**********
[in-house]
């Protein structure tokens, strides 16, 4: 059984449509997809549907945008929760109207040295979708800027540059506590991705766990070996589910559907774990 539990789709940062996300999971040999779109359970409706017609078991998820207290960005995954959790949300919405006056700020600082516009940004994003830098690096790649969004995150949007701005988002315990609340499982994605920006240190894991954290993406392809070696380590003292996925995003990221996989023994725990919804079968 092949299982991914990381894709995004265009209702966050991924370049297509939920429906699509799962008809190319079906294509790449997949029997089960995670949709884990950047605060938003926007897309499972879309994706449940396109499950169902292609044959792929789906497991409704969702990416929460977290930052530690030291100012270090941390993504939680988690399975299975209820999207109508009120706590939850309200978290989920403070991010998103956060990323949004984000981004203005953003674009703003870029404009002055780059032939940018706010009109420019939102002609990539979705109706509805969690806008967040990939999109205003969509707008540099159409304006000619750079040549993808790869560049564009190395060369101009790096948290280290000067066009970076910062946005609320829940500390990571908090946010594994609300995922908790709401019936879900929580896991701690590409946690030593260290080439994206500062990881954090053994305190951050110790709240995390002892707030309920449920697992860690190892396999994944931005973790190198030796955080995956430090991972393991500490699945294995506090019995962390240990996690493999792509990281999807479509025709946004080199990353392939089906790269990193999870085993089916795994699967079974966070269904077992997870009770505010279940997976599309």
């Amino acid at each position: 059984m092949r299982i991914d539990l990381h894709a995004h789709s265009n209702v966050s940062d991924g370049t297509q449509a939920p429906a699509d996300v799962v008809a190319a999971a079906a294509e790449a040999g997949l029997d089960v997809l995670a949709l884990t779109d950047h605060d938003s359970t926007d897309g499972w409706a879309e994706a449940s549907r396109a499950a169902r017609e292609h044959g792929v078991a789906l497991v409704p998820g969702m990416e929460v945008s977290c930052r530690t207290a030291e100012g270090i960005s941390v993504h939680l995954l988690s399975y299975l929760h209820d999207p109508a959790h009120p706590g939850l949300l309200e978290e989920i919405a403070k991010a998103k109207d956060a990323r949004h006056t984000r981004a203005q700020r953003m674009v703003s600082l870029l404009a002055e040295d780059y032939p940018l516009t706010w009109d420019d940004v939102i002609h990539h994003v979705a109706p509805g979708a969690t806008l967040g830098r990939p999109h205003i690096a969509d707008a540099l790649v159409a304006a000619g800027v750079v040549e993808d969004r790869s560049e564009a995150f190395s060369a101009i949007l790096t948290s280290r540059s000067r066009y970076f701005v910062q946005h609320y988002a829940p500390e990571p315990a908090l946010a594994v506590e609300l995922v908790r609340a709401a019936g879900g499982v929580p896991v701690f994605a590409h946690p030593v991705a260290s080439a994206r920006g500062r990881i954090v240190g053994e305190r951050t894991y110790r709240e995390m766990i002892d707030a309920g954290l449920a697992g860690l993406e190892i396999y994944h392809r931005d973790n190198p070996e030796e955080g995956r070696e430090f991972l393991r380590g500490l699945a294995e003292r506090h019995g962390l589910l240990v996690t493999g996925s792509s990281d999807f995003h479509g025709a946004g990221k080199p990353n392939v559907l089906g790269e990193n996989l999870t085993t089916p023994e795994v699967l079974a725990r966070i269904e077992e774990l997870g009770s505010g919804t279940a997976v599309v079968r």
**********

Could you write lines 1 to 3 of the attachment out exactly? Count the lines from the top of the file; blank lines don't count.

[in-house]
């Protein structure tokens, strides 16, 4: 059984449509997809549907945008929760109207040295979708800027540059506590991705766990070996589910559907774990 539990789709940062996300999971040999779109359970409706017609078991998820207290960005995954959790949300919405006056700020600082516009940004994003830098690096790649969004995150949007701005988002315990609340499982994605920006240190894991954290993406392809070696380590003292996925995003990221996989023994725990919804079968 092949299982991914990381894709995004265009209702966050991924370049297509939920429906699509799962008809190319079906294509790449997949029997089960995670949709884990950047605060938003926007897309499972879309994706449940396109499950169902292609044959792929789906497991409704969702990416929460977290930052530690030291100012270090941390993504939680988690399975299975209820999207109508009120706590939850309200978290989920403070991010998103956060990323949004984000981004203005953003674009703003870029404009002055780059032939940018706010009109420019939102002609990539979705109706509805969690806008967040990939999109205003969509707008540099159409304006000619750079040549993808790869560049564009190395060369101009790096948290280290000067066009970076910062946005609320829940500390990571908090946010594994609300995922908790709401019936879900929580896991701690590409946690030593260290080439994206500062990881954090053994305190951050110790709240995390002892707030309920449920697992860690190892396999994944931005973790190198030796955080995956430090991972393991500490699945294995506090019995962390240990996690493999792509990281999807479509025709946004080199990353392939089906790269990193999870085993089916795994699967079974966070269904077992997870009770505010279940997976599309």
């Amino acid at each position: 059984m092949r299982i991914d539990l990381h894709a995004h789709s265009n209702v966050s940062d991924g370049t297509q449509a939920p429906a699509d996300v799962v008809a190319a999971a079906a294509e790449a040999g997949l029997d089960v997809l995670a949709l884990t779109d950047h605060d938003s359970t926007d897309g499972w409706a879309e994706a449940s549907r396109a499950a169902r017609e292609h044959g792929v078991a789906l497991v409704p998820g969702m990416e929460v945008s977290c930052r530690t207290a030291e100012g270090i960005s941390v993504h939680l995954l988690s399975y299975l929760h209820d999207p109508a959790h009120p706590g939850l949300l309200e978290e989920i919405a403070k991010a998103k109207d956060a990323r949004h006056t984000r981004a203005q700020r953003m674009v703003s600082l870029l404009a002055e040295d780059y032939p940018l516009t706010w009109d420019d940004v939102i002609h990539h994003v979705a109706p509805g979708a969690t806008l967040g830098r990939p999109h205003i690096a969509d707008a540099l790649v159409a304006a000619g800027v750079v040549e993808d969004r790869s560049e564009a995150f190395s060369a101009i949007l790096t948290s280290r540059s000067r066009y970076f701005v910062q946005h609320y988002a829940p500390e990571p315990a908090l946010a594994v506590e609300l995922v908790r609340a709401a019936g879900g499982v929580p896991v701690f994605a590409h946690p030593v991705a260290s080439a994206r920006g500062r990881i954090v240190g053994e305190r951050t894991y110790r709240e995390m766990i002892d707030a309920g954290l449920a697992g860690l993406e190892i396999y994944h392809r931005d973790n190198p070996e030796e955080g995956r070696e430090f991972l393991r380590g500490l699945a294995e003292r506090h019995g962390l589910l240990v996690t493999g996925s792509s990281d999807f995003h479509g025709a946004g990221k080199p990353n392939v559907l089906g790269e990193n996989l999870t085993t089916p023994e795994v699967l079974a725990r966070i269904e077992e774990l997870g009770s505010g919804t279940a997976v599309v079968r």